As 2020 progressed, some U.S. deployments changed. In March 2020, hundreds of U.S forces in Iraq were redeployed from smaller bases in Iraq to larger ones, and some were withdrawn to locations elsewhere in the region. The redeployments reportedly were due to a waning threat in Iraq from the Islamic State organization as well as the apparent need to better defend U.S. forces from attacks by Iran-backed militias.67 In early May 2019, it was reported that the United States had withdrawn some Patriot air defenses and combat aircraft from Saudi Arabia and other locations in the Gulf, although U.S. officials denied that the deployments signaled an altered assessment of the Iran threat or would degrade U.S. capabilities to deter Iran.68
Iran's naval actions in the Gulf in mid-2019 prompted the formation of a new, U.S.-led military operation to protect commercial shipping in the Gulf. The maritime security and monitoring initiative for the Gulf, the Bab el-Mandeb Strait, and the Suez Canal was termed "Operation Sentinel." Operation Sentinel began activities in August 2019 and was then formally inaugurated as the International Maritime Security Construct (IMSC) in Bahrain in November 2019. It consists of: the United States, the UK, the UAE, Saudi Arabia, Bahrain, Qatar, Kuwait, Albania, and Australia) operating four sentry ships at crucial points in the Gulf.69 Additionally, Israeli Foreign Minister Yisrael Katz said Israel would join the coalition, but Defense Department officials have not listed Israel as a participant in IMSC to date. China's ambassador to the UAE said in early August 2019 that China was considering joining the mission, although no announcement of China's participation has since been made. The IMSC supplements longstanding multilateral Gulf naval operations that have targeted smuggling, piracy, the movement of terrorists and weaponry, and other potential threats in the Gulf.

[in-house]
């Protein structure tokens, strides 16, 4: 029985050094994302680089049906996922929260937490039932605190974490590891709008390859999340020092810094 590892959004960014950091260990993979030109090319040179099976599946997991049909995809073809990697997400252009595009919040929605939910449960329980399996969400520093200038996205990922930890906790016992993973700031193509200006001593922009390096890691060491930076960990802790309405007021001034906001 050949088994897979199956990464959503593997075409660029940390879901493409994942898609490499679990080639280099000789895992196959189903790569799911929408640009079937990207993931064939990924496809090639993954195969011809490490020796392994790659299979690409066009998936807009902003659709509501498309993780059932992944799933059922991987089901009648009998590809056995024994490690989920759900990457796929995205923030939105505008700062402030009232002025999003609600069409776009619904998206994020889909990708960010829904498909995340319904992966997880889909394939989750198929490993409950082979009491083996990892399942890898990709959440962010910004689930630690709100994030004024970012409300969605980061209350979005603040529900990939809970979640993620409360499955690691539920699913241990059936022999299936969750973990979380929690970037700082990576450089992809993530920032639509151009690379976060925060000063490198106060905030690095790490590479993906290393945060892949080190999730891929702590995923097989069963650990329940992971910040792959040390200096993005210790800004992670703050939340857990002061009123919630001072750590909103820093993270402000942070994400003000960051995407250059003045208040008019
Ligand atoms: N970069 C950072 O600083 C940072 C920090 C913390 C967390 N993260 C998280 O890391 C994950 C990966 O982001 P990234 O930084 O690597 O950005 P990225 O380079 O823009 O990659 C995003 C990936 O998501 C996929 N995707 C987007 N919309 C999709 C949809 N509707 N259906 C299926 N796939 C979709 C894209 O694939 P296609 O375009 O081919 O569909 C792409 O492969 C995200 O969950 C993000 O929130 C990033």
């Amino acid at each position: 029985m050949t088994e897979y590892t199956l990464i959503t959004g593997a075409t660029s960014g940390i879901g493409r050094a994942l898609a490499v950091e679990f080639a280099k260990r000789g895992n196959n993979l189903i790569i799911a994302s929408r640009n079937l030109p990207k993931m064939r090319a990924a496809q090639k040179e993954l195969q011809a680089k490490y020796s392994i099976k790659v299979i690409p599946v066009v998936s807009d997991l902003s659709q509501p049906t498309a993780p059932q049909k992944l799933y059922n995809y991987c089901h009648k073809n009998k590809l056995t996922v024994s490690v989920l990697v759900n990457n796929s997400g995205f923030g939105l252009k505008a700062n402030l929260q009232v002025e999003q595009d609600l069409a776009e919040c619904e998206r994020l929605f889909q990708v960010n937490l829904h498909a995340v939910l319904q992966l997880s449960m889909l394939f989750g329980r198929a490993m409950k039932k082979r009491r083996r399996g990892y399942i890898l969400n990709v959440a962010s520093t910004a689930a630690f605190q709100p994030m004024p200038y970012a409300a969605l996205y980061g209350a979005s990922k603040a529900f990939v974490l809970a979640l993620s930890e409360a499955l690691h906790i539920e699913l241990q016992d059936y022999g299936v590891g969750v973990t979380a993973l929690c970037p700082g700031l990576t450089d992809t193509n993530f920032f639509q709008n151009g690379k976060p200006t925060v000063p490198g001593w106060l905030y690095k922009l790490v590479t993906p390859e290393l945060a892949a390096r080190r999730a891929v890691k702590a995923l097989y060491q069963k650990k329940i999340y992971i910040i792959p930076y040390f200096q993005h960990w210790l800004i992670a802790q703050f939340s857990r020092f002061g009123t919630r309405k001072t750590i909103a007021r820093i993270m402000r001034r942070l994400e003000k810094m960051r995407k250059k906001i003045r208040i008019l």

Other countries have started separate maritime security missions in the Gulf. France leads a maritime security mission, headquartered in Abu Dhabi, that began activities in early 2020. India has sent some naval vessels to the Gulf to protect Indian commercial ships. In December 2019, Japan sent vessels to protect Japanese shipping, also separate from the IMSC.
The military is a tool of national power that the United States can use to advance its objectives, and the design of a military campaign and effective military options depend on the policy goals that U.S. leaders seek to accomplish. The Trump Administration has stated that its "core objective ... is the systemic change in the Islamic Republic's hostile and destabilizing actions, including blocking all paths to a nuclear weapon and exporting terrorism."70As such, the military could be used in a variety of ways to try to contain and dissuade Iran from prosecuting its "hostile and destabilizing actions." These ways range from further increasing presence and posture in the region to use of force to change Iran's regime. As with any use of the military instrument of national power, any employment of U.S. forces in this scenario could result in further escalation of a crisis.